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Williams v. Buscher

United States District Court, S.D. Mississippi, Northern Division

May 29, 2014

EMMANUEL WILLIAMS, #152456, Plaintiff,


CARLTON W. REEVES, District Judge.

This cause is before the Court, sua sponte, for consideration of dismissal. Plaintiff Williams, an inmate of the Mississippi Department of Corrections (MDOC), filed this pro se Complaint pursuant to 42 U.S.C. § 1983. Plaintiff was granted permission to proceed in forma pauperis in this case. The named Defendants are Warden J. Buscher and Officer Simone Jones. Upon liberal review of the Complaint and Response, the Court has reached the following conclusions.

I. Background

In December of 2013, Plaintiff was found guilty of a prison rule violation report (RVR). Plaintiff states that punishment for this disciplinary conviction was "recommended reclassification to long-term lockdown." Resp. [9] at 2. Plaintiff states that his appeal of the RVR and resulting punishment was denied by Warden Buscher.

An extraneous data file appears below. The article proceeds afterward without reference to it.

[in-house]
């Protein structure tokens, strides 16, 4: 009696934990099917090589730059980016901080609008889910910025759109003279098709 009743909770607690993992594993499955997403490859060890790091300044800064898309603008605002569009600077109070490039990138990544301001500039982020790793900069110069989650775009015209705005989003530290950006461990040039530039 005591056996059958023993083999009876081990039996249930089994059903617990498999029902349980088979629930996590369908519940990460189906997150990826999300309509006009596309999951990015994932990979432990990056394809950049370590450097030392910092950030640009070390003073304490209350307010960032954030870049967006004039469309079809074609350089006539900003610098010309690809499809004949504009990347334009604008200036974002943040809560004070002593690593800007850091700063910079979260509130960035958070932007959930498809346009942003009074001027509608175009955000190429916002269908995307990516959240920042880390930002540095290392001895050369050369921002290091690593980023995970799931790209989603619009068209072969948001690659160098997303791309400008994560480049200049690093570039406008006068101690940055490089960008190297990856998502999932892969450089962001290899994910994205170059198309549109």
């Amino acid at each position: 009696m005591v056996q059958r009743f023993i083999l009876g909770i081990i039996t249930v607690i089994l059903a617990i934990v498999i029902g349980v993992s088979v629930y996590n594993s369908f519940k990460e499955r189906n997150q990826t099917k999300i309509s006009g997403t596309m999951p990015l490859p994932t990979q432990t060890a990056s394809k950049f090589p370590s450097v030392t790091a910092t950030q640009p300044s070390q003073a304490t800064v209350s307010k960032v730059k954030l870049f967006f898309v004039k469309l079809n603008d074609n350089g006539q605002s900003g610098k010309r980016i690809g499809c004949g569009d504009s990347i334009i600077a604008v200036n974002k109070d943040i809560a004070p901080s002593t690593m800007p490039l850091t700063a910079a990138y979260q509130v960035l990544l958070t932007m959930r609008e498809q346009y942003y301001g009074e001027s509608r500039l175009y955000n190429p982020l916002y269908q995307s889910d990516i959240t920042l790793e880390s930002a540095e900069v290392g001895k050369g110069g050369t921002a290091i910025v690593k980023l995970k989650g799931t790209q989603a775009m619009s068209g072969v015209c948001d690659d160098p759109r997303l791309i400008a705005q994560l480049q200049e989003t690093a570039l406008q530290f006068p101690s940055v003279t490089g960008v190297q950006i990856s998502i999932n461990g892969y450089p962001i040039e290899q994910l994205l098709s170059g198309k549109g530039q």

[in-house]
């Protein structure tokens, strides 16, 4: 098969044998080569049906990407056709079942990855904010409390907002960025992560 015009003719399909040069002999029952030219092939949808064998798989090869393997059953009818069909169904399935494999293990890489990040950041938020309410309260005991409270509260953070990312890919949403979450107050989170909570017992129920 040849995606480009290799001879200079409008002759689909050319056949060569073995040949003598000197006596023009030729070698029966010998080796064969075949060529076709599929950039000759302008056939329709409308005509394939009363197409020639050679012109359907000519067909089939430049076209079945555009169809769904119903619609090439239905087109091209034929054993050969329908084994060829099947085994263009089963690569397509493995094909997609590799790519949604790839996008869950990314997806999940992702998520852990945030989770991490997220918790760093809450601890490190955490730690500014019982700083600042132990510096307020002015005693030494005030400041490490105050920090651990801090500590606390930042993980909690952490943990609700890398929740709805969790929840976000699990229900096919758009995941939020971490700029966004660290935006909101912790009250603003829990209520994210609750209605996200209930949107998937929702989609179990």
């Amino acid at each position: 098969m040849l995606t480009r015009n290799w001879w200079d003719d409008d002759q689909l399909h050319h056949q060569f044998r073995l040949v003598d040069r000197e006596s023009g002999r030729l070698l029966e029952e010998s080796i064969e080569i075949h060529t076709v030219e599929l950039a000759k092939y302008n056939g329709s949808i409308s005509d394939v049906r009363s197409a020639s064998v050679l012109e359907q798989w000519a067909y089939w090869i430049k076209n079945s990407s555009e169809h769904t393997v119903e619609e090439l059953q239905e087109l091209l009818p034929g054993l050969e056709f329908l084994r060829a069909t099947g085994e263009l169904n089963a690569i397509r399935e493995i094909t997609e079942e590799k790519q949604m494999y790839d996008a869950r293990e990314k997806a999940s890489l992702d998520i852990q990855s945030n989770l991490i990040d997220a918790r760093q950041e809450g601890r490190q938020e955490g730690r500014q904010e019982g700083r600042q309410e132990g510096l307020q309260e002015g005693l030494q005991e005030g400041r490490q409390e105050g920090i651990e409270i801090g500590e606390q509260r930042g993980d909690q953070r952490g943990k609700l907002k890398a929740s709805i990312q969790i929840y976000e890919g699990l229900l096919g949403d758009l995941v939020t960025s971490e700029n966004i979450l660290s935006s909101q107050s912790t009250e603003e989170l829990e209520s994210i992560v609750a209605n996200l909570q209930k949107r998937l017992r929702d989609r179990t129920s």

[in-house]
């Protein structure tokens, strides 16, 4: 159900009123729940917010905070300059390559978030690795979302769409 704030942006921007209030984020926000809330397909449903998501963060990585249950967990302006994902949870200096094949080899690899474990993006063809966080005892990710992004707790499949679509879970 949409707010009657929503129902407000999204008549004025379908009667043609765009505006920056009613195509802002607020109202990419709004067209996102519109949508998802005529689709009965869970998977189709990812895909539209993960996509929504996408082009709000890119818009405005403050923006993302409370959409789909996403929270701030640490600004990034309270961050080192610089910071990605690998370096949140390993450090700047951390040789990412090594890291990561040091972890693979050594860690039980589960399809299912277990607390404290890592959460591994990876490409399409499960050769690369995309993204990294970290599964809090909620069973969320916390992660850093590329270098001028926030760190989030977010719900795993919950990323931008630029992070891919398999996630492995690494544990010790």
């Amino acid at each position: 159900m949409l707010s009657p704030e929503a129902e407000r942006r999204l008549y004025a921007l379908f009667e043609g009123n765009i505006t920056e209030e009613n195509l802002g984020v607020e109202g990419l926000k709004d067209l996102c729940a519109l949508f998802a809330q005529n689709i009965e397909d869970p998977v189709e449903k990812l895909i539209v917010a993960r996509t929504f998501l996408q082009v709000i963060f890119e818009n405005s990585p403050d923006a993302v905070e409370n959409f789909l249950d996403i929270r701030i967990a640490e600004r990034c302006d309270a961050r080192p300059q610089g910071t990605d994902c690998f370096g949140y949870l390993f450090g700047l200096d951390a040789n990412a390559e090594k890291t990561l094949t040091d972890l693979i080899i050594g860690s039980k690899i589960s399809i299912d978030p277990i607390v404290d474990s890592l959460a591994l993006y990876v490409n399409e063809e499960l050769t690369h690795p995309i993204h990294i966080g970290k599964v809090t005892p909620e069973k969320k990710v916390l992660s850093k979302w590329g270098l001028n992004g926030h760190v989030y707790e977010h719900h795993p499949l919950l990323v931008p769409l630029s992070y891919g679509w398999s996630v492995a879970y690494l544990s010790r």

Plaintiff asserts various complaints regarding the RVR and disciplinary process which he claims violates MDOC policy and his constitutional rights. Specifically, Plaintiff argues that he was not given a copy of the RVR within 24 hours and that his witnesses were not interviewed or called to testify at his disciplinary hearing. Plaintiff complains that despite these errors, Warden Buscher failed to overturn the guilty finding when he denied Plaintiff's appeal of the disciplinary action via the prison administrative remedy program. As relief, Plaintiff is requesting expungement of the disciplinary proceedings from his prison record, court costs and "whatever damages the court decides for emotional stress." Compl. [1] at 4.